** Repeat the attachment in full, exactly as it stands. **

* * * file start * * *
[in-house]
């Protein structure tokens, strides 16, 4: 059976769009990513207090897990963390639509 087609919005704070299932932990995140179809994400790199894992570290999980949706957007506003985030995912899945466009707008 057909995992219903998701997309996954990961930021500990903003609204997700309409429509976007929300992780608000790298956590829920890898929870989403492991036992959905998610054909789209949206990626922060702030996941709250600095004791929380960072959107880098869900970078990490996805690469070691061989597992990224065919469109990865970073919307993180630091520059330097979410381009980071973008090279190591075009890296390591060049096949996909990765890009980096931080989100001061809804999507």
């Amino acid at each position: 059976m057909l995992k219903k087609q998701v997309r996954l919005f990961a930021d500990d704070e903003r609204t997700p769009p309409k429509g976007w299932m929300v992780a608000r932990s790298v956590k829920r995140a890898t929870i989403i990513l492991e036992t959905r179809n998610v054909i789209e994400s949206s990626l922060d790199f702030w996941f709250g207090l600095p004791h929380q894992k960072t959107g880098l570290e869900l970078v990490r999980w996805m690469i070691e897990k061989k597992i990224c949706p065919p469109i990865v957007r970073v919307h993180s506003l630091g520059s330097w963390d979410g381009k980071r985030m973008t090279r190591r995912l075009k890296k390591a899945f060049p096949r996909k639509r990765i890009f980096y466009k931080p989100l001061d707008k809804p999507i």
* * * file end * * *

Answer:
[in-house]
């Protein structure tokens, strides 16, 4: 059976769009990513207090897990963390639509 087609919005704070299932932990995140179809994400790199894992570290999980949706957007506003985030995912899945466009707008 057909995992219903998701997309996954990961930021500990903003609204997700309409429509976007929300992780608000790298956590829920890898929870989403492991036992959905998610054909789209949206990626922060702030996941709250600095004791929380960072959107880098869900970078990490996805690469070691061989597992990224065919469109990865970073919307993180630091520059330097979410381009980071973008090279190591075009890296390591060049096949996909990765890009980096931080989100001061809804999507």
């Amino acid at each position: 059976m057909l995992k219903k087609q998701v997309r996954l919005f990961a930021d500990d704070e903003r609204t997700p769009p309409k429509g976007w299932m929300v992780a608000r932990s790298v956590k829920r995140a890898t929870i989403i990513l492991e036992t959905r179809n998610v054909i789209e994400s949206s990626l922060d790199f702030w996941f709250g207090l600095p004791h929380q894992k960072t959107g880098l570290e869900l970078v990490r999980w996805m690469i070691e897990k061989k597992i990224c949706p065919p469109i990865v957007r970073v919307h993180s506003l630091g520059s330097w963390d979410g381009k980071r985030m973008t090279r190591r995912l075009k890296k390591a899945f060049p096949r996909k639509r990765i890009f980096y466009k931080p989100l001061d707008k809804p999507i």